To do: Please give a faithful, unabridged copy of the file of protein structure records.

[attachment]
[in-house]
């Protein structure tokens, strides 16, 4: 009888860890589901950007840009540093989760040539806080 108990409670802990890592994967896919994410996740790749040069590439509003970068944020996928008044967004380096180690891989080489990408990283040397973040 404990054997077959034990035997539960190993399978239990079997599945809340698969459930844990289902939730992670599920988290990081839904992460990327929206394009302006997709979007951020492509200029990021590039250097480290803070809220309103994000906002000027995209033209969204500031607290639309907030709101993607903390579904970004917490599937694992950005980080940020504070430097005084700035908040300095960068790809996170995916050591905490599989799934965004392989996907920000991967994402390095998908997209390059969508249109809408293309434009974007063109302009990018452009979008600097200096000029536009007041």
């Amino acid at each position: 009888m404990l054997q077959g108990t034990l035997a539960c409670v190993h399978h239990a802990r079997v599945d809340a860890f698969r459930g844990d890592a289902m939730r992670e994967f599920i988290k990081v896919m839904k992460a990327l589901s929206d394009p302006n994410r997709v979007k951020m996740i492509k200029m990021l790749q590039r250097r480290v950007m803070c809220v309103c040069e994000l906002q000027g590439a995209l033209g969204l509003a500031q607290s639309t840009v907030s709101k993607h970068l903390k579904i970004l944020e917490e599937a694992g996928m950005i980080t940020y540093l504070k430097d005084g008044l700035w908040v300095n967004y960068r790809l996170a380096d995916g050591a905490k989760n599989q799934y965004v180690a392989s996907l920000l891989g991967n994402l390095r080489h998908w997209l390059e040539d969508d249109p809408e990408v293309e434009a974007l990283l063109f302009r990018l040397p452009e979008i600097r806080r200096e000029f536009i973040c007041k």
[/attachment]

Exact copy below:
[in-house]
């Protein structure tokens, strides 16, 4: 009888860890589901950007840009540093989760040539806080 108990409670802990890592994967896919994410996740790749040069590439509003970068944020996928008044967004380096180690891989080489990408990283040397973040 404990054997077959034990035997539960190993399978239990079997599945809340698969459930844990289902939730992670599920988290990081839904992460990327929206394009302006997709979007951020492509200029990021590039250097480290803070809220309103994000906002000027995209033209969204500031607290639309907030709101993607903390579904970004917490599937694992950005980080940020504070430097005084700035908040300095960068790809996170995916050591905490599989799934965004392989996907920000991967994402390095998908997209390059969508249109809408293309434009974007063109302009990018452009979008600097200096000029536009007041």
């Amino acid at each position: 009888m404990l054997q077959g108990t034990l035997a539960c409670v190993h399978h239990a802990r079997v599945d809340a860890f698969r459930g844990d890592a289902m939730r992670e994967f599920i988290k990081v896919m839904k992460a990327l589901s929206d394009p302006n994410r997709v979007k951020m996740i492509k200029m990021l790749q590039r250097r480290v950007m803070c809220v309103c040069e994000l906002q000027g590439a995209l033209g969204l509003a500031q607290s639309t840009v907030s709101k993607h970068l903390k579904i970004l944020e917490e599937a694992g996928m950005i980080t940020y540093l504070k430097d005084g008044l700035w908040v300095n967004y960068r790809l996170a380096d995916g050591a905490k989760n599989q799934y965004v180690a392989s996907l920000l891989g991967n994402l390095r080489h998908w997209l390059e040539d969508d249109p809408e990408v293309e434009a974007l990283l063109f302009r990018l040397p452009e979008i600097r806080r200096e000029f536009i973040c007041k």